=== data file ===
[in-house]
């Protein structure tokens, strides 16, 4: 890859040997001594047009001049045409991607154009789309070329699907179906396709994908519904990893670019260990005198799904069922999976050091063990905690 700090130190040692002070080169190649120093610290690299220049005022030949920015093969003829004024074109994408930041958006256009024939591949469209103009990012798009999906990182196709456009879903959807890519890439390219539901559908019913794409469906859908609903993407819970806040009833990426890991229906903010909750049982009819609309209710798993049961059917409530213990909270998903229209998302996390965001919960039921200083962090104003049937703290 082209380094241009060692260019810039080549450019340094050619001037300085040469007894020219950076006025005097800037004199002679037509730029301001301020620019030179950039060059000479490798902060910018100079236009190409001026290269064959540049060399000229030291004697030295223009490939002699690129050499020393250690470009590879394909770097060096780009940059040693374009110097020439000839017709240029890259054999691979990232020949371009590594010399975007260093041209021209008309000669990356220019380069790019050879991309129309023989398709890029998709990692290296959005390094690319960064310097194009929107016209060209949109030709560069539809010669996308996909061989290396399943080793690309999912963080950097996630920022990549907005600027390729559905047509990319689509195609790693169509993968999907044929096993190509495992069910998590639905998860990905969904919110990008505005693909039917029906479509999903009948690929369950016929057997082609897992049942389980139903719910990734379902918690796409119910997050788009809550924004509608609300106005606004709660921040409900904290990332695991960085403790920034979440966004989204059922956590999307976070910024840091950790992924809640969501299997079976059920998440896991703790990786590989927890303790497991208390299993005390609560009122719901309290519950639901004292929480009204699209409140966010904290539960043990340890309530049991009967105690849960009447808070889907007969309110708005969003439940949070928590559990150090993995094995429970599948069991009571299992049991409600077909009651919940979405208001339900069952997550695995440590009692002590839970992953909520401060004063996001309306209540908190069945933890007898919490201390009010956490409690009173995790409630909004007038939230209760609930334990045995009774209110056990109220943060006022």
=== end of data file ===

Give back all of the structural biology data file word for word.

[in-house]
């Protein structure tokens, strides 16, 4: 890859040997001594047009001049045409991607154009789309070329699907179906396709994908519904990893670019260990005198799904069922999976050091063990905690 700090130190040692002070080169190649120093610290690299220049005022030949920015093969003829004024074109994408930041958006256009024939591949469209103009990012798009999906990182196709456009879903959807890519890439390219539901559908019913794409469906859908609903993407819970806040009833990426890991229906903010909750049982009819609309209710798993049961059917409530213990909270998903229209998302996390965001919960039921200083962090104003049937703290 082209380094241009060692260019810039080549450019340094050619001037300085040469007894020219950076006025005097800037004199002679037509730029301001301020620019030179950039060059000479490798902060910018100079236009190409001026290269064959540049060399000229030291004697030295223009490939002699690129050499020393250690470009590879394909770097060096780009940059040693374009110097020439000839017709240029890259054999691979990232020949371009590594010399975007260093041209021209008309000669990356220019380069790019050879991309129309023989398709890029998709990692290296959005390094690319960064310097194009929107016209060209949109030709560069539809010669996308996909061989290396399943080793690309999912963080950097996630920022990549907005600027390729559905047509990319689509195609790693169509993968999907044929096993190509495992069910998590639905998860990905969904919110990008505005693909039917029906479509999903009948690929369950016929057997082609897992049942389980139903719910990734379902918690796409119910997050788009809550924004509608609300106005606004709660921040409900904290990332695991960085403790920034979440966004989204059922956590999307976070910024840091950790992924809640969501299997079976059920998440896991703790990786590989927890303790497991208390299993005390609560009122719901309290519950639901004292929480009204699209409140966010904290539960043990340890309530049991009967105690849960009447808070889907007969309110708005969003439940949070928590559990150090993995094995429970599948069991009571299992049991409600077909009651919940979405208001339900069952997550695995440590009692002590839970992953909520401060004063996001309306209540908190069945933890007898919490201390009010956490409690009173995790409630909004007038939230209760609930334990045995009774209110056990109220943060006022």